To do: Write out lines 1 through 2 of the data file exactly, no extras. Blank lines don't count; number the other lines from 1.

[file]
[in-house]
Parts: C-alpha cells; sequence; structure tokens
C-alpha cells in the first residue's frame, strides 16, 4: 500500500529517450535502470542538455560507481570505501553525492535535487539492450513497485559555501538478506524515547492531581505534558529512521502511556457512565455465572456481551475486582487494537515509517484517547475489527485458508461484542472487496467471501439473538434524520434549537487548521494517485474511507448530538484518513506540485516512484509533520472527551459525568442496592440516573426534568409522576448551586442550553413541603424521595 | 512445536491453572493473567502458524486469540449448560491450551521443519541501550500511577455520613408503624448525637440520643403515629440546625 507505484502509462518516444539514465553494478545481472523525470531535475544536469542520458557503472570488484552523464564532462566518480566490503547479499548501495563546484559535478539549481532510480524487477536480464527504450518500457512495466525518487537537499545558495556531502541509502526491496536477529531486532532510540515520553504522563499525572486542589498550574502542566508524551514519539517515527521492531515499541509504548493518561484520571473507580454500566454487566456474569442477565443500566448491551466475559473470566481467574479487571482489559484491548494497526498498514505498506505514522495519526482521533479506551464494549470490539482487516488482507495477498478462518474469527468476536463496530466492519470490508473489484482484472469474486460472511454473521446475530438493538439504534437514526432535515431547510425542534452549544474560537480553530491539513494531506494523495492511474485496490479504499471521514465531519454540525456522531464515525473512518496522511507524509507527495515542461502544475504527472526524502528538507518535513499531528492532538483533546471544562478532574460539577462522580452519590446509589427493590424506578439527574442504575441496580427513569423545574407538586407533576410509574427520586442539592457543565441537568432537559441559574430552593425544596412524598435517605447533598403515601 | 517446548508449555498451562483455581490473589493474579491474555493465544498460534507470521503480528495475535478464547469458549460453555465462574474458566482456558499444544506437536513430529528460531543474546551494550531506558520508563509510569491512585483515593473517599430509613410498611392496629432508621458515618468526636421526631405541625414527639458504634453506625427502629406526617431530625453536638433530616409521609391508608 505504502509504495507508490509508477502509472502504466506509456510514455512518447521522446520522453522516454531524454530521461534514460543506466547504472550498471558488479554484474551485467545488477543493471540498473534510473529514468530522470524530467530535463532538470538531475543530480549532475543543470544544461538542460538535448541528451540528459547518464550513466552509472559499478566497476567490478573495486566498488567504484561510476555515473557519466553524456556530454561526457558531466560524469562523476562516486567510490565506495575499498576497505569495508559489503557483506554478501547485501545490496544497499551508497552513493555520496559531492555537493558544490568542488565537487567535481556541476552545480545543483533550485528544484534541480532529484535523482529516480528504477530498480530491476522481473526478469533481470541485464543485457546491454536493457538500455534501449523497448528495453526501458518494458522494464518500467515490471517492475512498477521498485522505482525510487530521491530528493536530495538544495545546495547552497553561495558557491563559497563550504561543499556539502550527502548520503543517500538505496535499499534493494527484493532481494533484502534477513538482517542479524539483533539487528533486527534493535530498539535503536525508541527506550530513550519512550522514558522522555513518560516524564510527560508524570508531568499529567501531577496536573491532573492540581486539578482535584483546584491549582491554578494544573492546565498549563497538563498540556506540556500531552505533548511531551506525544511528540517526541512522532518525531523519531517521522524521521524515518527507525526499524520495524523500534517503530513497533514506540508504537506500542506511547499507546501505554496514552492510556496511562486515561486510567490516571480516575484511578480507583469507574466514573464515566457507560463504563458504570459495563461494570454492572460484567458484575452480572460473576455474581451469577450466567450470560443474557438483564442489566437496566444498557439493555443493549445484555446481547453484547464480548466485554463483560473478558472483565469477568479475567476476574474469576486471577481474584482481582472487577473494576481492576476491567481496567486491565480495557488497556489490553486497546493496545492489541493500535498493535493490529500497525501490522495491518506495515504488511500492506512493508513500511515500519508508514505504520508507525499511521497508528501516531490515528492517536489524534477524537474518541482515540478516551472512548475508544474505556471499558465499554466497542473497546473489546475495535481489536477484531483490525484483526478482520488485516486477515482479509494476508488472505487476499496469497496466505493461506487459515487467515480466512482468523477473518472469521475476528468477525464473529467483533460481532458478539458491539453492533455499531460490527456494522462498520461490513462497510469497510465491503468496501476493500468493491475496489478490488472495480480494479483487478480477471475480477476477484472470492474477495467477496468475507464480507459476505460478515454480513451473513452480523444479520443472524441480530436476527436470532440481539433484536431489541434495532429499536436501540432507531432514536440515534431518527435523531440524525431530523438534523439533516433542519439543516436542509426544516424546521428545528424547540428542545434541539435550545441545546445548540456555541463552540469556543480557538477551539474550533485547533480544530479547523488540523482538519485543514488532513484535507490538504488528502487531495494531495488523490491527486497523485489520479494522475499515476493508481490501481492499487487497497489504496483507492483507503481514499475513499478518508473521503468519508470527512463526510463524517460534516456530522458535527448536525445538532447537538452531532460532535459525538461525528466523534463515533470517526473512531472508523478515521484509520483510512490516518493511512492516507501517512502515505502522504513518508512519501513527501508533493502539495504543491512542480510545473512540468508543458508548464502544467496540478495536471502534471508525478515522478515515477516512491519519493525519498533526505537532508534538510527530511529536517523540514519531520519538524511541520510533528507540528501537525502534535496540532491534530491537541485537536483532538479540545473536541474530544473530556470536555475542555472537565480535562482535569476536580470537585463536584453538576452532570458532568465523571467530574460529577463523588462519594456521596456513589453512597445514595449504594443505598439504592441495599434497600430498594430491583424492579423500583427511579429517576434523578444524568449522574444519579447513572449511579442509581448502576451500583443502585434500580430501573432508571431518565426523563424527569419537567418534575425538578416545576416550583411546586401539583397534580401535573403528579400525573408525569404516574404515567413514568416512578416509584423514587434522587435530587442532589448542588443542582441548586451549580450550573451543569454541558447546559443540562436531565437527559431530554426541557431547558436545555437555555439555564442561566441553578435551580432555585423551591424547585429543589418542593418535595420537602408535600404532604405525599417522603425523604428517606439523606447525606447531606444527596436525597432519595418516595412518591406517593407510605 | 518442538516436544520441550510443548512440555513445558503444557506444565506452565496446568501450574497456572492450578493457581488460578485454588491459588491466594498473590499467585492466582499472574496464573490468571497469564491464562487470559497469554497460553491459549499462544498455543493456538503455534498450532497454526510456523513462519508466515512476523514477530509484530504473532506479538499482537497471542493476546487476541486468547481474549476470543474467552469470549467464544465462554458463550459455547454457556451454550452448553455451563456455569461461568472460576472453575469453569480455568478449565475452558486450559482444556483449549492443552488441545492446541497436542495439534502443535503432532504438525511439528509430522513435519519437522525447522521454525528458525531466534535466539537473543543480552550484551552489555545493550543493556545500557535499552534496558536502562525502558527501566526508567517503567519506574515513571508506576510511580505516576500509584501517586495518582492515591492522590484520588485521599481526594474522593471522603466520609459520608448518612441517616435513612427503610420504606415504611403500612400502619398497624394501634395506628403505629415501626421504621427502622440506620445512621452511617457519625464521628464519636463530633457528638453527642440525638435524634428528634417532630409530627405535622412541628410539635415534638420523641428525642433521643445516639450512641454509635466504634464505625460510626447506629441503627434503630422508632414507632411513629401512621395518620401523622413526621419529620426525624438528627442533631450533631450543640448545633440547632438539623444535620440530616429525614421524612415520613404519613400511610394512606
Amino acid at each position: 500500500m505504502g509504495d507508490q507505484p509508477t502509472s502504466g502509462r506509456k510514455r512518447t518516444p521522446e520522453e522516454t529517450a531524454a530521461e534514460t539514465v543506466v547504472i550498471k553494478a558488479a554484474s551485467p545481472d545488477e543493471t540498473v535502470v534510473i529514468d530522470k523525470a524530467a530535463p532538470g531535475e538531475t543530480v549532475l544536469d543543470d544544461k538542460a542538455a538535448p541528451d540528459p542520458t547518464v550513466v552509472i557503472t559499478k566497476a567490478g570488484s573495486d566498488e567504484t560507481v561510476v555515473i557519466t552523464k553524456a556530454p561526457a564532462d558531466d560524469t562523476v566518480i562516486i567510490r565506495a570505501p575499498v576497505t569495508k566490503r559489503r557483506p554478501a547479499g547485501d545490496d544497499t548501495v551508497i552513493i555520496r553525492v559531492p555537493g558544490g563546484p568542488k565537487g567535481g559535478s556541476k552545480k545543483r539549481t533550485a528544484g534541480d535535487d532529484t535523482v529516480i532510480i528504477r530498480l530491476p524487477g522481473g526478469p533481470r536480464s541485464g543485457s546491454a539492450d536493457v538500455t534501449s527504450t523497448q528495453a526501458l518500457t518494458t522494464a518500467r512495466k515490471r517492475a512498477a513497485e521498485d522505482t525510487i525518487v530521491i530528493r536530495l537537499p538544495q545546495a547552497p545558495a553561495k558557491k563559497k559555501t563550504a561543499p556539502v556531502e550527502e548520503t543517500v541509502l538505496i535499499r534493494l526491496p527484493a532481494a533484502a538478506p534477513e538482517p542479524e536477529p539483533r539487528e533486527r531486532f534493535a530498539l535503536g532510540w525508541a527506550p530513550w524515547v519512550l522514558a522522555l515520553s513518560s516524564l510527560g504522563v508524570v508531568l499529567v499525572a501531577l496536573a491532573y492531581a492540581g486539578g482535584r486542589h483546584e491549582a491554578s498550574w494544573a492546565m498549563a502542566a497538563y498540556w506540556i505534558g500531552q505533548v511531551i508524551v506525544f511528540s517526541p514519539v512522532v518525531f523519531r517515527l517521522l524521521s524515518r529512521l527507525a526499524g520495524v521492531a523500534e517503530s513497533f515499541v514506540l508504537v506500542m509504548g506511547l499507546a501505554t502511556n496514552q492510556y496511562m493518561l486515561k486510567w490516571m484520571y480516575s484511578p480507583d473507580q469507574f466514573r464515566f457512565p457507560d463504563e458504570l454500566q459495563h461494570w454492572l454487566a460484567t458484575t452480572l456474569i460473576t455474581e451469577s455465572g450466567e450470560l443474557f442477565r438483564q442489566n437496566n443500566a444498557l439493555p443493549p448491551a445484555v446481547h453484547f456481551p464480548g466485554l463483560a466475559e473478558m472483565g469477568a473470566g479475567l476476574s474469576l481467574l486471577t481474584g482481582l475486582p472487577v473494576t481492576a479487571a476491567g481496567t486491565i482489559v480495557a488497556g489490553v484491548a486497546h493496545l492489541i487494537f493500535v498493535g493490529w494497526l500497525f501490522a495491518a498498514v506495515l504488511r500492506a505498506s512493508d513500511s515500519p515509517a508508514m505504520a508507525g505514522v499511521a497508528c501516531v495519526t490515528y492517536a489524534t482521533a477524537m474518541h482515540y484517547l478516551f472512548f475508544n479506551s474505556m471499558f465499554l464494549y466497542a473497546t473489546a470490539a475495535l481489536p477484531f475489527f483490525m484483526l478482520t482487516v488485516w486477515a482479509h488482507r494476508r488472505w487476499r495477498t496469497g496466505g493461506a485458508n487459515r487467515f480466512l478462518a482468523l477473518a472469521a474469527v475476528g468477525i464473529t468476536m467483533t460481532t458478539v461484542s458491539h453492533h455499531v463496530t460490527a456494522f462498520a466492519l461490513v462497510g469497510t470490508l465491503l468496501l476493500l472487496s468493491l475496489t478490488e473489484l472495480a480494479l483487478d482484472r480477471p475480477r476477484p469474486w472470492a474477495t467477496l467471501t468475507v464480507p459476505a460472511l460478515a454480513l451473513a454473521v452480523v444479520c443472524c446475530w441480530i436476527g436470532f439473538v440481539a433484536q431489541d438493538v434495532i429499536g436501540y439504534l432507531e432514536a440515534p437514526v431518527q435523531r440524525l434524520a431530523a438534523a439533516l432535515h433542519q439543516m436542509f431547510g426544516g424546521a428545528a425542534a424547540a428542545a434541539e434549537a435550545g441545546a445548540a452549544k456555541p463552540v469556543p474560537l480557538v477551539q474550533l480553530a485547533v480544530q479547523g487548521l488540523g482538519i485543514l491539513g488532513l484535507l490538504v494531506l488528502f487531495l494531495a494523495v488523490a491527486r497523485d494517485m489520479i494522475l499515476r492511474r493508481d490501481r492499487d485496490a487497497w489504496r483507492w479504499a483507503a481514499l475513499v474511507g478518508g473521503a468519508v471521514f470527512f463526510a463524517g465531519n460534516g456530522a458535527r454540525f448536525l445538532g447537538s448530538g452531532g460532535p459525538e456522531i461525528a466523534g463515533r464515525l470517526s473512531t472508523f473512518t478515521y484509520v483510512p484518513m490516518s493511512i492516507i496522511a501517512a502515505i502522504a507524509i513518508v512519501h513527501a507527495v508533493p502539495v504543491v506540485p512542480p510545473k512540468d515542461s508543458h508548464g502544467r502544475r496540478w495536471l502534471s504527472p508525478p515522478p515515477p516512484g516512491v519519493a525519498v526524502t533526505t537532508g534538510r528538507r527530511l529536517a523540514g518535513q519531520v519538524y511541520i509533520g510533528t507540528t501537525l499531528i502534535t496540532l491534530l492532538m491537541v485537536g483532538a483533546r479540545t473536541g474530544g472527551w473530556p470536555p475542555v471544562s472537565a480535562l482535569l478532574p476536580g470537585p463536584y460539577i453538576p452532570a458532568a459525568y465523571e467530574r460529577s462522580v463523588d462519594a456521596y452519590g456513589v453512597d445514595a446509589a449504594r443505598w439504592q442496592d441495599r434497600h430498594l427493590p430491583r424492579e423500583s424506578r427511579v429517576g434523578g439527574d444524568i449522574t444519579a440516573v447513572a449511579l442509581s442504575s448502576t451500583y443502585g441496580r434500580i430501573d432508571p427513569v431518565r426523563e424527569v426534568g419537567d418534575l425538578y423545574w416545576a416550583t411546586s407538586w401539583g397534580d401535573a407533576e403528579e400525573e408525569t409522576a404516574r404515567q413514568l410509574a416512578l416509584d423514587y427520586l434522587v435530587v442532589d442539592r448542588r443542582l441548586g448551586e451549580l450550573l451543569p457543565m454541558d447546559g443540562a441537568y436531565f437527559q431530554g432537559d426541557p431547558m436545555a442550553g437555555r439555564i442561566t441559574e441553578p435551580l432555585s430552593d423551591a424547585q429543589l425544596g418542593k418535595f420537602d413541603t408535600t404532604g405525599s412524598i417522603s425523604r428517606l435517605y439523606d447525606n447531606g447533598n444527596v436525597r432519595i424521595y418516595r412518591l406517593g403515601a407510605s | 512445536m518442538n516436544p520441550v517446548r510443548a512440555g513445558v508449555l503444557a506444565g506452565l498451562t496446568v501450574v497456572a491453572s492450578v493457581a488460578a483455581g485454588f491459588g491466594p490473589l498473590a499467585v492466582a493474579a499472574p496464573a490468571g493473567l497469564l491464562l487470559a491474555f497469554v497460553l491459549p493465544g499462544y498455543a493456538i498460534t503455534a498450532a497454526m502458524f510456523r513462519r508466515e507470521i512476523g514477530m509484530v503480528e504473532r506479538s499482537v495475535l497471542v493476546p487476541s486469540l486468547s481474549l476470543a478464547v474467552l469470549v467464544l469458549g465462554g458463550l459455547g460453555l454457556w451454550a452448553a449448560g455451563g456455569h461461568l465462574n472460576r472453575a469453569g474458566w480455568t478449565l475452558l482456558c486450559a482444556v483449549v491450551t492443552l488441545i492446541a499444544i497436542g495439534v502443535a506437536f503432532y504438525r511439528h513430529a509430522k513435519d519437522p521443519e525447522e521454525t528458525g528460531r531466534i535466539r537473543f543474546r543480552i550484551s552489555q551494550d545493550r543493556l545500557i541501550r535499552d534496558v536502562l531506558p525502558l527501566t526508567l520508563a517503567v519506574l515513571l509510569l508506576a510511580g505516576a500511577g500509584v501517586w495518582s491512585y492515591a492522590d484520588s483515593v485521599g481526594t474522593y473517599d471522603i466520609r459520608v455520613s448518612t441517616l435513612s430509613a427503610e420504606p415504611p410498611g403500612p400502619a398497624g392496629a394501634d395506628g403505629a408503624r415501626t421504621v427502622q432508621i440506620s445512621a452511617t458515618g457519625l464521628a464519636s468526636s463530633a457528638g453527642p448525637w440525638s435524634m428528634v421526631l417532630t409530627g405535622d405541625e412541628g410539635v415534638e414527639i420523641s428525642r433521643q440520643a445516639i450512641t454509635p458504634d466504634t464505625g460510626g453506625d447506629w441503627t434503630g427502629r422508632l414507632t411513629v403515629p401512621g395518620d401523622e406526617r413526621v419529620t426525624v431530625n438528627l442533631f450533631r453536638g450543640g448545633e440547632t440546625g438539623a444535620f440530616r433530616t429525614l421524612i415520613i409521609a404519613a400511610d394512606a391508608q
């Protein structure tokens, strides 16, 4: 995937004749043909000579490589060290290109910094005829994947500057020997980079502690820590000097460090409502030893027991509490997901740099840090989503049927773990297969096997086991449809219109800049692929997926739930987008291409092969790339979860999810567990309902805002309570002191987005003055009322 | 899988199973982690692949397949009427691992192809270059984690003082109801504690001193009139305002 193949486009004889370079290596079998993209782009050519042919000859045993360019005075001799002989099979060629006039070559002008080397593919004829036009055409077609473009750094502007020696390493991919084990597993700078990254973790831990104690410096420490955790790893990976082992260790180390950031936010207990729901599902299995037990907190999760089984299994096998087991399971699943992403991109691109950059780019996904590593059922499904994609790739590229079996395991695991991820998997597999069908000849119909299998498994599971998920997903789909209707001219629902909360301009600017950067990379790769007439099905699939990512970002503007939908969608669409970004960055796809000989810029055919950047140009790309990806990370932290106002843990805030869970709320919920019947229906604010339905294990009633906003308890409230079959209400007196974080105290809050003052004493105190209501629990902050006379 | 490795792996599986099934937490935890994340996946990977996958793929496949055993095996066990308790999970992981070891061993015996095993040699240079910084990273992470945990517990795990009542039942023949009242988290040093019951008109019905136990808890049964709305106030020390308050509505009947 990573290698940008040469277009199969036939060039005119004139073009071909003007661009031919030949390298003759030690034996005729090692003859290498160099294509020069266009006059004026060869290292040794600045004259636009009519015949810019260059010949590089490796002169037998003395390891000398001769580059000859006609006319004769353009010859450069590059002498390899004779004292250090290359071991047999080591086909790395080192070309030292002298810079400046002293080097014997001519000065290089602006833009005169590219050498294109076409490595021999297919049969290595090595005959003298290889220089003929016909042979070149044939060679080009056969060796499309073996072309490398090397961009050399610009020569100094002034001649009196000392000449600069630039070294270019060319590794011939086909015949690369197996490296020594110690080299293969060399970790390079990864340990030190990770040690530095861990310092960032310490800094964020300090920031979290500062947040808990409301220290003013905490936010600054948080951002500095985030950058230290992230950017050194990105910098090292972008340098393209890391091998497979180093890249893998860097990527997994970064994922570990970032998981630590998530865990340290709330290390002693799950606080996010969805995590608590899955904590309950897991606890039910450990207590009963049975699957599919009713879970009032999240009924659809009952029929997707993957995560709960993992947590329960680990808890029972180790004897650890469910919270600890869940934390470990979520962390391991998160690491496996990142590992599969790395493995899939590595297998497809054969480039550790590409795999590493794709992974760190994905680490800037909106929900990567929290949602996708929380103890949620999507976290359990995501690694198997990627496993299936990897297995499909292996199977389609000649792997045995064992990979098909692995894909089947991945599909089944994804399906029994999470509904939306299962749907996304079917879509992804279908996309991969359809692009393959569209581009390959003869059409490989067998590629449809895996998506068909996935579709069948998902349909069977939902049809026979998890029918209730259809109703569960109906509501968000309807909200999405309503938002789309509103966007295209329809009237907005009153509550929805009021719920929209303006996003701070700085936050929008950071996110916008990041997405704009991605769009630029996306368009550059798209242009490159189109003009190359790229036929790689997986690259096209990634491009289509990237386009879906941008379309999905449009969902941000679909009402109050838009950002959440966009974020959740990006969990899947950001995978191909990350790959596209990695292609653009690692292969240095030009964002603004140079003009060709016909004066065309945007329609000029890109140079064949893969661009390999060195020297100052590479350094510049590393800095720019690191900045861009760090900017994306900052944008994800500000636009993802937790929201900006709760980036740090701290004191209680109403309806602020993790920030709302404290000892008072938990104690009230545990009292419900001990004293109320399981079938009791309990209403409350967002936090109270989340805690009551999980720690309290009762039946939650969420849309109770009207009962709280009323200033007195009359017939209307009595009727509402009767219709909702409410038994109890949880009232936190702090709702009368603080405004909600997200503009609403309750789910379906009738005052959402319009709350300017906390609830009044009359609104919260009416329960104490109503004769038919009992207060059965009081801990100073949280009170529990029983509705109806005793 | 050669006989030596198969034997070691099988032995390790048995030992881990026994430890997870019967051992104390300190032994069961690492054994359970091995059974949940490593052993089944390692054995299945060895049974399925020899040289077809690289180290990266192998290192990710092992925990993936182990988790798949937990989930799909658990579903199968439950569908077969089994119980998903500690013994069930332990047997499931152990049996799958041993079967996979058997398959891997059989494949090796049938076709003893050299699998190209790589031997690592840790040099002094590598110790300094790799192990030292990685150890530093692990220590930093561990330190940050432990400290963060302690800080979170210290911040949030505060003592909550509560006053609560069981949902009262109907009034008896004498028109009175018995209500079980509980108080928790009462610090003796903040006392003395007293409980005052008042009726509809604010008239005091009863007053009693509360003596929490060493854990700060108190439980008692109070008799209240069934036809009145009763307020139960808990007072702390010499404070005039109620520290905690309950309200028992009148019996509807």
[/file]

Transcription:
[in-house]
Parts: C-alpha cells; sequence; structure tokens